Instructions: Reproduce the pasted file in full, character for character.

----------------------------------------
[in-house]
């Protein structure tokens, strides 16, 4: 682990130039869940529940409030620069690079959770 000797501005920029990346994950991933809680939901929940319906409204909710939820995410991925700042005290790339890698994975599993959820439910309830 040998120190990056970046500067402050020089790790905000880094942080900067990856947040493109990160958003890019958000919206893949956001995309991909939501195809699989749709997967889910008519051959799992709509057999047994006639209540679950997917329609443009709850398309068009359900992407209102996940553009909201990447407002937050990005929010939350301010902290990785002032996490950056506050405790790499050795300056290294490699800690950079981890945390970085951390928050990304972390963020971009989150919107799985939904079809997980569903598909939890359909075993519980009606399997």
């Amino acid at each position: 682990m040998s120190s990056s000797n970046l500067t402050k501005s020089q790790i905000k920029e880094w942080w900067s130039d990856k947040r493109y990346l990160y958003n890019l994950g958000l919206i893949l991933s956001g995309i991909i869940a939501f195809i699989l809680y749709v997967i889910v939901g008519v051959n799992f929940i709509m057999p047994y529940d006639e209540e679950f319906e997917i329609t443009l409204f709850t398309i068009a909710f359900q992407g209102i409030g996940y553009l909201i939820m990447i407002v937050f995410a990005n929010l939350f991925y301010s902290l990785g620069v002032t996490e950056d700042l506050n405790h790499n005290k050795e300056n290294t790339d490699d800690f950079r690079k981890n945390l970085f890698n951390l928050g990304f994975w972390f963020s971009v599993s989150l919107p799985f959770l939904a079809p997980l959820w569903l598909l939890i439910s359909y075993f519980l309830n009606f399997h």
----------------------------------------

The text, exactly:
[in-house]
């Protein structure tokens, strides 16, 4: 682990130039869940529940409030620069690079959770 000797501005920029990346994950991933809680939901929940319906409204909710939820995410991925700042005290790339890698994975599993959820439910309830 040998120190990056970046500067402050020089790790905000880094942080900067990856947040493109990160958003890019958000919206893949956001995309991909939501195809699989749709997967889910008519051959799992709509057999047994006639209540679950997917329609443009709850398309068009359900992407209102996940553009909201990447407002937050990005929010939350301010902290990785002032996490950056506050405790790499050795300056290294490699800690950079981890945390970085951390928050990304972390963020971009989150919107799985939904079809997980569903598909939890359909075993519980009606399997």
């Amino acid at each position: 682990m040998s120190s990056s000797n970046l500067t402050k501005s020089q790790i905000k920029e880094w942080w900067s130039d990856k947040r493109y990346l990160y958003n890019l994950g958000l919206i893949l991933s956001g995309i991909i869940a939501f195809i699989l809680y749709v997967i889910v939901g008519v051959n799992f929940i709509m057999p047994y529940d006639e209540e679950f319906e997917i329609t443009l409204f709850t398309i068009a909710f359900q992407g209102i409030g996940y553009l909201i939820m990447i407002v937050f995410a990005n929010l939350f991925y301010s902290l990785g620069v002032t996490e950056d700042l506050n405790h790499n005290k050795e300056n290294t790339d490699d800690f950079r690079k981890n945390l970085f890698n951390l928050g990304f994975w972390f963020s971009v599993s989150l919107p799985f959770l939904a079809p997980l959820w569903l598909l939890i439910s359909y075993f519980l309830n009606f399997h």